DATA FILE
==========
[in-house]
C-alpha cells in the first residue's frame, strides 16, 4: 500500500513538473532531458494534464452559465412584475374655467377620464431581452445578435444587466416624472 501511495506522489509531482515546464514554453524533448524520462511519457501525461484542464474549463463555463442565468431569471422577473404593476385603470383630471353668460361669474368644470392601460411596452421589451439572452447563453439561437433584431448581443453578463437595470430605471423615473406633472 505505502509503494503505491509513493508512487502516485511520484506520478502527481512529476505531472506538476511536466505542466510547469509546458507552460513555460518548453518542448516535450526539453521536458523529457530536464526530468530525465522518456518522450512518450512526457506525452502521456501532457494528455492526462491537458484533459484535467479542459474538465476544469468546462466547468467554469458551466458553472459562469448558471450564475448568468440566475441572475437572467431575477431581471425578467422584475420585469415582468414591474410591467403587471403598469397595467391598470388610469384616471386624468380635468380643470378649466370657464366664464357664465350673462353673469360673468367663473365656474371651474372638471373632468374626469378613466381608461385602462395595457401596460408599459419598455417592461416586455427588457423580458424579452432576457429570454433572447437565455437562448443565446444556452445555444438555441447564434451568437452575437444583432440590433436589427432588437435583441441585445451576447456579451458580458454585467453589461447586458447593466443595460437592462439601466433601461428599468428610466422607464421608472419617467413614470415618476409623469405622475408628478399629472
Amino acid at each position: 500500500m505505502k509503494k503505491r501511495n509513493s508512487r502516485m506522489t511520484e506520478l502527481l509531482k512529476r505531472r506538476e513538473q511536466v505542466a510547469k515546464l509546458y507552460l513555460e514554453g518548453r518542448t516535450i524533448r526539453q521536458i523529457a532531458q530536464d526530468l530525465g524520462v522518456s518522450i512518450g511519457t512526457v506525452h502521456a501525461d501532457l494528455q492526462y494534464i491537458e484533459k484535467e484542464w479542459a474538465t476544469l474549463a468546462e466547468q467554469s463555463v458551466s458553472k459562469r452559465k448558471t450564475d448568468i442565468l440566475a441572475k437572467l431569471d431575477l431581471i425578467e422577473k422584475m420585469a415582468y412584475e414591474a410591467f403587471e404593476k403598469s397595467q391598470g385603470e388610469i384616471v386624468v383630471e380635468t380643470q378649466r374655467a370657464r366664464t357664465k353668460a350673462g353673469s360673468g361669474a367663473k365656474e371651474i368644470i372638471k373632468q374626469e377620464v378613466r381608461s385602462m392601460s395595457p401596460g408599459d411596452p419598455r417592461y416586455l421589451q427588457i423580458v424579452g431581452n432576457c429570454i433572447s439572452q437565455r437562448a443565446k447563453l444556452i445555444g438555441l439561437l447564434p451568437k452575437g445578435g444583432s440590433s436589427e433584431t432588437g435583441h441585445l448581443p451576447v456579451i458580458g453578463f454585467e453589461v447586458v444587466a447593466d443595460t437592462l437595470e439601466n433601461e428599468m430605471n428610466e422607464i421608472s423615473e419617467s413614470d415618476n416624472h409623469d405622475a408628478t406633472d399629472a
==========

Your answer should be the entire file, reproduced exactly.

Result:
[in-house]
C-alpha cells in the first residue's frame, strides 16, 4: 500500500513538473532531458494534464452559465412584475374655467377620464431581452445578435444587466416624472 501511495506522489509531482515546464514554453524533448524520462511519457501525461484542464474549463463555463442565468431569471422577473404593476385603470383630471353668460361669474368644470392601460411596452421589451439572452447563453439561437433584431448581443453578463437595470430605471423615473406633472 505505502509503494503505491509513493508512487502516485511520484506520478502527481512529476505531472506538476511536466505542466510547469509546458507552460513555460518548453518542448516535450526539453521536458523529457530536464526530468530525465522518456518522450512518450512526457506525452502521456501532457494528455492526462491537458484533459484535467479542459474538465476544469468546462466547468467554469458551466458553472459562469448558471450564475448568468440566475441572475437572467431575477431581471425578467422584475420585469415582468414591474410591467403587471403598469397595467391598470388610469384616471386624468380635468380643470378649466370657464366664464357664465350673462353673469360673468367663473365656474371651474372638471373632468374626469378613466381608461385602462395595457401596460408599459419598455417592461416586455427588457423580458424579452432576457429570454433572447437565455437562448443565446444556452445555444438555441447564434451568437452575437444583432440590433436589427432588437435583441441585445451576447456579451458580458454585467453589461447586458447593466443595460437592462439601466433601461428599468428610466422607464421608472419617467413614470415618476409623469405622475408628478399629472
Amino acid at each position: 500500500m505505502k509503494k503505491r501511495n509513493s508512487r502516485m506522489t511520484e506520478l502527481l509531482k512529476r505531472r506538476e513538473q511536466v505542466a510547469k515546464l509546458y507552460l513555460e514554453g518548453r518542448t516535450i524533448r526539453q521536458i523529457a532531458q530536464d526530468l530525465g524520462v522518456s518522450i512518450g511519457t512526457v506525452h502521456a501525461d501532457l494528455q492526462y494534464i491537458e484533459k484535467e484542464w479542459a474538465t476544469l474549463a468546462e466547468q467554469s463555463v458551466s458553472k459562469r452559465k448558471t450564475d448568468i442565468l440566475a441572475k437572467l431569471d431575477l431581471i425578467e422577473k422584475m420585469a415582468y412584475e414591474a410591467f403587471e404593476k403598469s397595467q391598470g385603470e388610469i384616471v386624468v383630471e380635468t380643470q378649466r374655467a370657464r366664464t357664465k353668460a350673462g353673469s360673468g361669474a367663473k365656474e371651474i368644470i372638471k373632468q374626469e377620464v378613466r381608461s385602462m392601460s395595457p401596460g408599459d411596452p419598455r417592461y416586455l421589451q427588457i423580458v424579452g431581452n432576457c429570454i433572447s439572452q437565455r437562448a443565446k447563453l444556452i445555444g438555441l439561437l447564434p451568437k452575437g445578435g444583432s440590433s436589427e433584431t432588437g435583441h441585445l448581443p451576447v456579451i458580458g453578463f454585467e453589461v447586458v444587466a447593466d443595460t437592462l437595470e439601466n433601461e428599468m430605471n428610466e422607464i421608472s423615473e419617467s413614470d415618476n416624472h409623469d405622475a408628478t406633472d399629472a